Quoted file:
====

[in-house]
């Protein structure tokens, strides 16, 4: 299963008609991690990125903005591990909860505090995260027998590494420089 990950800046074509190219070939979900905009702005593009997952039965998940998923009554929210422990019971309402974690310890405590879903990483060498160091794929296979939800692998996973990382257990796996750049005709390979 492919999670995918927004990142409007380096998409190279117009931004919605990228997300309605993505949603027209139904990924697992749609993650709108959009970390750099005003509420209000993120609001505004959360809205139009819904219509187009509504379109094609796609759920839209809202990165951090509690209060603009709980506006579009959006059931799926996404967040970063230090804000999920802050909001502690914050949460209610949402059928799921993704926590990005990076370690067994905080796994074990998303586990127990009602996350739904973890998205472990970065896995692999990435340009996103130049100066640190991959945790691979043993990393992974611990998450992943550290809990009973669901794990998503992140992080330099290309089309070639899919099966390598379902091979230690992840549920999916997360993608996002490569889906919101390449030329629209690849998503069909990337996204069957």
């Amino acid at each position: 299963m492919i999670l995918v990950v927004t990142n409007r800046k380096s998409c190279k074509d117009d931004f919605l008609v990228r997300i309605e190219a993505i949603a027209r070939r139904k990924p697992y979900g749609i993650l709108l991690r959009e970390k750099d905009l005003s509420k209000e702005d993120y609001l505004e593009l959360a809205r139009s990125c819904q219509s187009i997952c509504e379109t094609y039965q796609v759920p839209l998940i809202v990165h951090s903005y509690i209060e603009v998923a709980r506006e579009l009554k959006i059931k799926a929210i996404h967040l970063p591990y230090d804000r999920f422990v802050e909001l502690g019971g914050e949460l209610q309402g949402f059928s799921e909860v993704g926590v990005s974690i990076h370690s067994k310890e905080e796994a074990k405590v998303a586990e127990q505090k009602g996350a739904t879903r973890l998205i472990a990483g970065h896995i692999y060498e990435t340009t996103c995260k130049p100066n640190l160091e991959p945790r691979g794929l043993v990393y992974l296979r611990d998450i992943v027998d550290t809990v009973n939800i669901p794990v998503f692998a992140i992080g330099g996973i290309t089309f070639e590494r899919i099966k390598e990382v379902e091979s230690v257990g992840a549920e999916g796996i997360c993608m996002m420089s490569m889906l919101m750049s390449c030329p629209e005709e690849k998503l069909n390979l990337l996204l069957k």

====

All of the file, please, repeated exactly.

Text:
[in-house]
């Protein structure tokens, strides 16, 4: 299963008609991690990125903005591990909860505090995260027998590494420089 990950800046074509190219070939979900905009702005593009997952039965998940998923009554929210422990019971309402974690310890405590879903990483060498160091794929296979939800692998996973990382257990796996750049005709390979 492919999670995918927004990142409007380096998409190279117009931004919605990228997300309605993505949603027209139904990924697992749609993650709108959009970390750099005003509420209000993120609001505004959360809205139009819904219509187009509504379109094609796609759920839209809202990165951090509690209060603009709980506006579009959006059931799926996404967040970063230090804000999920802050909001502690914050949460209610949402059928799921993704926590990005990076370690067994905080796994074990998303586990127990009602996350739904973890998205472990970065896995692999990435340009996103130049100066640190991959945790691979043993990393992974611990998450992943550290809990009973669901794990998503992140992080330099290309089309070639899919099966390598379902091979230690992840549920999916997360993608996002490569889906919101390449030329629209690849998503069909990337996204069957």
């Amino acid at each position: 299963m492919i999670l995918v990950v927004t990142n409007r800046k380096s998409c190279k074509d117009d931004f919605l008609v990228r997300i309605e190219a993505i949603a027209r070939r139904k990924p697992y979900g749609i993650l709108l991690r959009e970390k750099d905009l005003s509420k209000e702005d993120y609001l505004e593009l959360a809205r139009s990125c819904q219509s187009i997952c509504e379109t094609y039965q796609v759920p839209l998940i809202v990165h951090s903005y509690i209060e603009v998923a709980r506006e579009l009554k959006i059931k799926a929210i996404h967040l970063p591990y230090d804000r999920f422990v802050e909001l502690g019971g914050e949460l209610q309402g949402f059928s799921e909860v993704g926590v990005s974690i990076h370690s067994k310890e905080e796994a074990k405590v998303a586990e127990q505090k009602g996350a739904t879903r973890l998205i472990a990483g970065h896995i692999y060498e990435t340009t996103c995260k130049p100066n640190l160091e991959p945790r691979g794929l043993v990393y992974l296979r611990d998450i992943v027998d550290t809990v009973n939800i669901p794990v998503f692998a992140i992080g330099g996973i290309t089309f070639e590494r899919i099966k390598e990382v379902e091979s230690v257990g992840a549920e999916g796996i997360c993608m996002m420089s490569m889906l919101m750049s390449c030329p629209e005709e690849k998503l069909n390979l990337l996204l069957k």